With its latest budget, Freeland faces pressure to do more – and a lot less


In her first budget a year ago, Chrystia Freeland told Canadians there was a risk of doing too little to ensure post-pandemic recovery.

As the finance minister prepares to present her second fiscal plan later this week, she is expected to keep spending.

Between the Liberals’ own campaign promises — on housing, climate change and seniors — and pledges to pursue universal dental and pharmaceutical care through the party’s supply and confidence agreement with the New Democrats, the budget is expected to include billions of dollars in new spending.

It’s all affordable, Freeland told the House of Commons last week.

“The reality is that Canada is resilient and our economy is recovering well from the COVID-19 recession,” she said. “Our GDP grew by 6.5% in the fourth quarter, making us the second strongest economy in the G7. We have recovered 112% of the jobs lost to the pandemic, compared to only 90% in the United States.

There are also other favorable indicators.

Oil and gas revenues will be significantly higher this year as the price of oil remains at or above $100 a barrel. Corporate and personal income taxes are up 15% from a year ago, according to Rebekah Young, director of tax and provincial economics at Scotiabank.

The downside is inflation, which is hovering around 6%.

Young said the danger Freeland faces with this year’s budget is doing too much rather than too little.

“Any kind of fiscal stimulus that goes directly to Canadian households tends to be spent quickly, especially by low-income households,” she said. “It creates more demand for goods and drives up prices.”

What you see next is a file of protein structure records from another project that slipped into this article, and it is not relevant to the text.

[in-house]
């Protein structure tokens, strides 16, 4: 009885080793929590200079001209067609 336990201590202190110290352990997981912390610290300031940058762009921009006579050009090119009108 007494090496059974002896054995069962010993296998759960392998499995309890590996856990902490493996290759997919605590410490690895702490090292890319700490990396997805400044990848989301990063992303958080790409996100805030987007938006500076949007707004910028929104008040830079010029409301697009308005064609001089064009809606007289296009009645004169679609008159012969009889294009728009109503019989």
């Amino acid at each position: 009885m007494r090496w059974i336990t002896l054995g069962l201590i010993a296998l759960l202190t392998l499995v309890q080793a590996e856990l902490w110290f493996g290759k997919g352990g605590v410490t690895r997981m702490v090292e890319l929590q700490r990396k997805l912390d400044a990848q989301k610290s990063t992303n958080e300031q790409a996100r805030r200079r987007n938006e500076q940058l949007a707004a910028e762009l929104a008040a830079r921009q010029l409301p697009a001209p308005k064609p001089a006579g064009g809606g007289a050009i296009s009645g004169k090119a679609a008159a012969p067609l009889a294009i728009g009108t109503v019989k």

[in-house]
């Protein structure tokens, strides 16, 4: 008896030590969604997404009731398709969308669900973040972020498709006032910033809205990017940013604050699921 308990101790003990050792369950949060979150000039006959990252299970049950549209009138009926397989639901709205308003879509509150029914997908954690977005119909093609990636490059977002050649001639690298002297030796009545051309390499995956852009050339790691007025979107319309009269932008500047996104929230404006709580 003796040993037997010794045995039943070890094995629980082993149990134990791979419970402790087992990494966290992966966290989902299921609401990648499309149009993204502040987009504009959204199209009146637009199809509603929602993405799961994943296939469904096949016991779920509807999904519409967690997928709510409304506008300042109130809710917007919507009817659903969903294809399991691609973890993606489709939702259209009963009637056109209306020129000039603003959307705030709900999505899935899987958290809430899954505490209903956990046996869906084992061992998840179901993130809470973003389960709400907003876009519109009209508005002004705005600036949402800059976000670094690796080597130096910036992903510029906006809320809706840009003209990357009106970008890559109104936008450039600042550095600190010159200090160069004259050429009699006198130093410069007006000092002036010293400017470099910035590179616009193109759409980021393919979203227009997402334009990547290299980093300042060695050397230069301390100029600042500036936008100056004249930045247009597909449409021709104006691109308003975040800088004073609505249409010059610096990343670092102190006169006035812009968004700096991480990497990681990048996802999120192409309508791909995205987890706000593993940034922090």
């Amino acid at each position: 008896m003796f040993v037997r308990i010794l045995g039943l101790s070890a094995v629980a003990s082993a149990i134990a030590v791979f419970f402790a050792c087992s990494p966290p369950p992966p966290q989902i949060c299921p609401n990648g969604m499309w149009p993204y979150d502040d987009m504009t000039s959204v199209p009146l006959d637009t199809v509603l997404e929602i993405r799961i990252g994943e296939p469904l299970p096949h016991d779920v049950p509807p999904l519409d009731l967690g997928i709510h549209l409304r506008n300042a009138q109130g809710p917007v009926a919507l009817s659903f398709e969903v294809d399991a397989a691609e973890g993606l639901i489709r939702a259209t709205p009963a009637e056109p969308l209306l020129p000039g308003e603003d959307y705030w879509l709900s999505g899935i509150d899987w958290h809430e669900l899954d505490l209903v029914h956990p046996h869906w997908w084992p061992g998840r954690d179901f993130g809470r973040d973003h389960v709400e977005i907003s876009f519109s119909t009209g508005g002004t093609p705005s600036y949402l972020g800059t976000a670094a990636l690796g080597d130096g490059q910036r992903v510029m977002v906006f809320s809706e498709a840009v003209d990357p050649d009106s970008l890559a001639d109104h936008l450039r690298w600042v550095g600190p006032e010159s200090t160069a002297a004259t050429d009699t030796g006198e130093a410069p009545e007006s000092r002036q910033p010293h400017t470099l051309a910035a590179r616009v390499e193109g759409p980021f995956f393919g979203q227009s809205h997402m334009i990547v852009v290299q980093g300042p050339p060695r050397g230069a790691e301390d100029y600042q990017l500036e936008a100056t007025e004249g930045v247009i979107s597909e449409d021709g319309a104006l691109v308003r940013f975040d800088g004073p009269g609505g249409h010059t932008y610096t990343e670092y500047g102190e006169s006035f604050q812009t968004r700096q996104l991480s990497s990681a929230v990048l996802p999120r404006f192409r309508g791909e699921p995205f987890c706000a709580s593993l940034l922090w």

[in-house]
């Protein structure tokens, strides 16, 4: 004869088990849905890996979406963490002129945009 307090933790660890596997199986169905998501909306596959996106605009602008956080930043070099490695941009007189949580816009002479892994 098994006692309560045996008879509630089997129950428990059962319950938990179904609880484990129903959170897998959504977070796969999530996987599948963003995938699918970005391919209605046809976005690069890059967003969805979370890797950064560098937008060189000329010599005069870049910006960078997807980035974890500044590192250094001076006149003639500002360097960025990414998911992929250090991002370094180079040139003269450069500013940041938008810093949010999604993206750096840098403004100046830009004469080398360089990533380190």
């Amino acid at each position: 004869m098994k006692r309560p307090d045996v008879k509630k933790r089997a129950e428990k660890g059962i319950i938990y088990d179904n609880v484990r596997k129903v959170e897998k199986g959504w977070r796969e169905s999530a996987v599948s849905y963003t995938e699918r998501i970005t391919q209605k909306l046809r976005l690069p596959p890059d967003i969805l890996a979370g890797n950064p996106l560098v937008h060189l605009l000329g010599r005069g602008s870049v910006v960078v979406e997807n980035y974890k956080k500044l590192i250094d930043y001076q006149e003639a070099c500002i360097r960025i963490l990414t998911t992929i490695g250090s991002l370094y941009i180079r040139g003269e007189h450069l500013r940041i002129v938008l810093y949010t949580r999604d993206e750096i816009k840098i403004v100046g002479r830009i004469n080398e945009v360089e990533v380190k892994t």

So what should Canadians expect?

The budget is generally expected to include measures to improve housing affordability. (Justin Tang/The Canadian Press)

For starters, the budget is expected to include a down payment on the housing promises the Liberals made in their 2021 campaign platform.

This would include an initial investment in a housing accelerator fund to kick-start construction of new middle-class housing, an increase in the tax credit for first-time home buyers and new funds to convert office towers. empty condominiums.

In an interview broadcast last weekend on CBC The HouseNDP Leader Jagmeet Singh said negotiations leading to the supply and confidence agreement focused on other measures to ease the housing crisis.

“In the agreement, we included a buyer’s bill of rights, which would include a ban on blind auctions, which would include the movement of foreign ownership and some of the other pressures that drive up costs,” he said. -he declares.

“So there are a number of elements of the agreement that specifically address this crisis that will help people find a home that is within their budget. It should be within the budget because there have been things that we we negotiated.”

WATCH: How worried are Canadians about the rising cost of living?

How worried are Canadians about the rising cost of living?

CBC News host John Northcott speaks with Vass Bednar, executive director of McMaster University’s Masters in Public Policy program; Neil Desai, Senior Fellow at the Center for International Governance Innovation; and Courtney Skye, a researcher at the Yellowhead Institute, on the affordability crisis in Canada, how it’s affecting people’s lives and what the government should be doing about it. 12:24